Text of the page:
BLOOMING GROVE, Pa. - The words, police said, read like the diary of a calculated killer:

"Fri. Sept. 12th, got a shot around 11 pm and took it. . . . He droped.[sic] . . . I was surprised at how quick. I took a follow-up shot on his head/neck area. . . . He was still and quiet after."

The quote came from a journal state police said Eric Frein wrote after ambushing two troopers last month, unleashing the most massive manhunt in years in Northeastern Pennsylvania.

In their first substantive update in days, investigators announced new charges, and released new photos and details about the 31-year-old gunman who has eluded them for weeks. They said they had no doubt Frein remains hidden in the same dense forest in Monroe and Pike Counties that they have been scouring - and that they have found sites he abandoned and evidence to suggest that his supplies may be dwindling.

The search has already cost several million dollars, but the handwritten pages - recovered last week at a campsite - were a reminder of why authorities need to devote all the resources they can to catch Frein, Lt. Col. George Bivens said.

"I will tell you, after reading this cold-blooded and absolutely chilling account, I can only describe Eric Frein's actions as pure evil," Bivens told reporters at a Wednesday afternoon news conference.

A self-styled survivalist from Canadensis, Frein is charged in the shooting death of State Police Cpl. Bryon Dickson and the attempted murder of Trooper Alex Douglass. Both were ambushed Sept. 12 outside the state police's Blooming Grove barracks.

Police have said Frein planned such an attack and retreat for years - they found a book on sniper training in his bedroom. Documents they filed in connection with the investigation also show that Frein allegedly searched the Internet in 2012 and 2013 for information on police raids, cellphone tracking, and manhunt tactics.

The journal they say they recovered seemed to offer the strongest evidence to date of Frein's premeditation. Neither it nor investigators have said why he targeted the barracks, although they said the writings suggest that Frein did not know the troopers he attacked.

In it, Frein described shooting the second trooper as the officer knelt to help the first.

Frein wrote that he ran back to his Jeep and drove away, according to journal excerpts cited in a criminal affidavit. He turned into a nearby neighborhood to avoid a police roadblock, but then turned off his headlights because he heard helicopters above, the document said.

Then Frein's Jeep got stuck in the mud. "!Disaster!" is written.

Still, Frein has since eluded more than 1,000 troopers, federal agents, and others combing hundreds of acres of Poconos woods. He has been spotted four times by police or residents since Friday, Bivens said.

The woods are so dense in some areas that officers tracking him cannot see each other from 10 or 15 feet away, Bivens said, and must sling their rifles over their shoulders to crawl through the underbrush. Frein, who knows the woods well and studied how to hide from police, disappears before search teams can identify him or reach him, Bivens said.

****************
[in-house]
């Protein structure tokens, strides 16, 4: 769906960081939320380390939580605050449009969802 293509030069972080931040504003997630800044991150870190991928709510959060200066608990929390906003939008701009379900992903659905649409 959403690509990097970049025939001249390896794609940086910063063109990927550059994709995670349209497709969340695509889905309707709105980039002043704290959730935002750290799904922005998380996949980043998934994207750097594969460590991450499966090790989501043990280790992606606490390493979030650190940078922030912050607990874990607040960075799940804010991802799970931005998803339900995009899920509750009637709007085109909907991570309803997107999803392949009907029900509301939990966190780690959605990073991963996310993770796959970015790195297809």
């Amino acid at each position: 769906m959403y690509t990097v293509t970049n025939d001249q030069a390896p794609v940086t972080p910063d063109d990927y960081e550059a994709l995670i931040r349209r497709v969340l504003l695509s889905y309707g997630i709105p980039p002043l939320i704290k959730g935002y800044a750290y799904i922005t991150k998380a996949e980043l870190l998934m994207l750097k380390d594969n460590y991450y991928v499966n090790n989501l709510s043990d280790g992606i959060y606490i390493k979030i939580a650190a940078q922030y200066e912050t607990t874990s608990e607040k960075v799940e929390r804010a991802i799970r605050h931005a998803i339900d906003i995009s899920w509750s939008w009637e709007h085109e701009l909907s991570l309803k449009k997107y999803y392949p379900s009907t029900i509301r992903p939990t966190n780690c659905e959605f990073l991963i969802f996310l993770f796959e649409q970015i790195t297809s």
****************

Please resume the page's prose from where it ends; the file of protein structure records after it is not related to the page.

"So it's not as simple as being on an open football field, for example, and seeing someone 75 or 100 yards away," he said.

Authorities added charges against Frein on Wednesday, for possession of two weapons of mass destruction. Investigators discovered two pipe bombs last week, and found powders and other bomb-making materials in Frein's bedroom at his parents' house.

Sam Rabadi, the head of the Philadelphia division of the Bureau of Alcohol, Tobacco, Firearms and Explosives, said the explosives were fully functional, and included shrapnel and booby traps that could have been set to seriously injure anyone who stumbled upon them.

Bivens said he remains certain Frein is in a roughly five-square-mile area on the border of Monroe and Pike Counties. Search teams found a large rocky ledge with nooks that they believe Frein used to hide and build small campfires, Bivens said, and other areas where they believe he has slept.

The fugitive likely still has supplies and food stashed in some areas, Bivens said, though he believes Frein will run out of supplies. When he is spotted by residents or police, Bivens said, Frein is often not carrying anything, as if he is scouting out a new area.

Based on descriptions of his appearance and clothing, police are fairly certain the sightings have been Frein.

But, Bivens said, "the only way we know it's a positive sighting is [when] we have him in custody."

On Wednesday, officers carrying rifles and using dogs appeared to walk the same wooded areas they have searched for weeks.

Barrett Township, where signs remind visitors that hunting season is on hold and residents attempt to continue their daily routines, was largely quiet. Neighbors swapped stories of the search, and shop owners complained that business remains slow during what should be the busy fall season.

Authorities apologized for the strain the search has placed on residents, but stressed that Frein is a danger to the public.

The FBI, which has added Frein to its Ten Most Wanted list, is also devoting resources to the search. Jeffrey Walker, assistant special agent in charge of the Philadelphia division of the FBI, unveiled new images on Wednesday of Frein with facial hair and a mohawk haircut.

"The manpower and resources that have been committed here are exactly what any community in these circumstances would hope it to be," said Pike County District Attorney Ray Tonkin. "Ultimately it will be this approach that will bring Eric Frein to face justice."